They weren’t the only women filmmakers to win at Sundance: The audience award for World Cinema Documentary was presented to directors and producers Rintu Thomas and Sushmit Ghosh for “Writing With Fire,” about India’s only newspaper run by Dalit women. Armed with smartphones, Chief Reporter Meera and her journalists break traditions on the frontlines of India’s biggest issues and within the confines of their own homes, redefining what it means to be powerful. The film also received the World Cinema Documentary Special Jury Award: Impact for Change.

A World Cinema Documentary Special Jury Award: Vérité Filmmaking was presented to director Camilla Nielsson for “President,” which centers on a political crossroads for Zimbabwe. [Sundance Institute photo]

A World Cinema Documentary Special Jury Award: Vérité Filmmaking was presented to director Camilla Nielsson for “President,” which centers on a political crossroads for Zimbabwe. The leader of the opposition MDC party, Nelson Chamisa, challenges the old guard ZANU-PF led by Emmerson Mnangagwa, known as “The Crocodile.” The election tests both the ruling party and the opposition – how do they interpret principles of democracy in discourse and in practice?

In the NEXT category, the Audience Award went to writer-director Marion Hill for “Ma Belle, My Beauty.” [Sundance Institute photo]

In the NEXT category, the Audience Award went to writer-director Marion Hill for “Ma Belle, My Beauty,” about a surprise reunion in southern France that reignites passions and jealousies between two women who were formerly polyamorous lovers.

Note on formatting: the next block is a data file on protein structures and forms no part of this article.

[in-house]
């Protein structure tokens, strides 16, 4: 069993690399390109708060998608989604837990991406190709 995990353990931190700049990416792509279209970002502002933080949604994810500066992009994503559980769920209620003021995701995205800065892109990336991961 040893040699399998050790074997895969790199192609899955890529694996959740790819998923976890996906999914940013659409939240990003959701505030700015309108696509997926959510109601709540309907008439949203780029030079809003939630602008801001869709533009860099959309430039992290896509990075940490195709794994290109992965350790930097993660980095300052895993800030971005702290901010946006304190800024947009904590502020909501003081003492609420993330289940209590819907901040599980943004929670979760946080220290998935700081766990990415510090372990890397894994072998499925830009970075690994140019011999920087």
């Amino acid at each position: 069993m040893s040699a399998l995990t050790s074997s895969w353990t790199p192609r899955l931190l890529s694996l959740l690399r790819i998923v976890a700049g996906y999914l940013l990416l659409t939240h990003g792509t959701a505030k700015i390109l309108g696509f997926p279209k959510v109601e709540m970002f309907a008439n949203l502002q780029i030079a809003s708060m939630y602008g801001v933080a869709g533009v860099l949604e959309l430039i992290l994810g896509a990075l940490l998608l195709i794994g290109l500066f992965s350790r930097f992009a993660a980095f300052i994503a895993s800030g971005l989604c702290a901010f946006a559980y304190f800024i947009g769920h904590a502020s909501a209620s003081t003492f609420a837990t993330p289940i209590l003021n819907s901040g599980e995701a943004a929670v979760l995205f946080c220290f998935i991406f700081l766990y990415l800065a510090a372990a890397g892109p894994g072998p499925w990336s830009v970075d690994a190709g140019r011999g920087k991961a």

Three of the four directing winners this year were women, Variety noted.

Among the other big winners at Sundance: “Summer of Soul (…Or, When The Revolution Could Not Be Televised),” the feature documentary directed by the Roots frontman Ahmir “Questlove” Thompson, earned the grand jury and audience awards in the U.S. Documentary Competition.

During the same summer as Woodstock, more than 300,000 people attended the Harlem Cultural Festival, celebrating African American music and culture, and promoting Black pride and unity. The footage from the festival sat in a basement, unseen for more than 50 years, keeping this incredible event in America’s history lost, until “Summer of Soul.”

Also in the World Cinema Documentary Competition, “Flee,” director Jonas Poher Rasmussen’s largely animated film about the life of a gay Afghan refugee, received the grand jury prize, and “One for the Road,” a buddy road movie about two friends traveling through Thailand, earned a special jury prize for creative vision in the World Cinema Dramatic Competition category.

For the full list of winners, click here.

Due to the COVID-19 pandemic, this year’s Sundance Film Festival – which usually takes place in Park City, Utah – went virtual while also offering in-person socially distanced screenings and events at drive-in theaters, independent arthouses and other venues around the country.

“This has been a singular Festival for a singular moment,” said Sundance Institute CEO Keri Putnam in a statement. “We’ve been able to elevate independent art and celebrate a wonderful slate of films by gathering in new ways, ways that worked thanks to adventurous audiences everywhere, eager to connect and engage with the work and with one another. Watching people come together to connect and discuss exciting new work has been incredibly rewarding – and a resounding confirmation that great independent storytelling inspires rich conversation.”

-BAM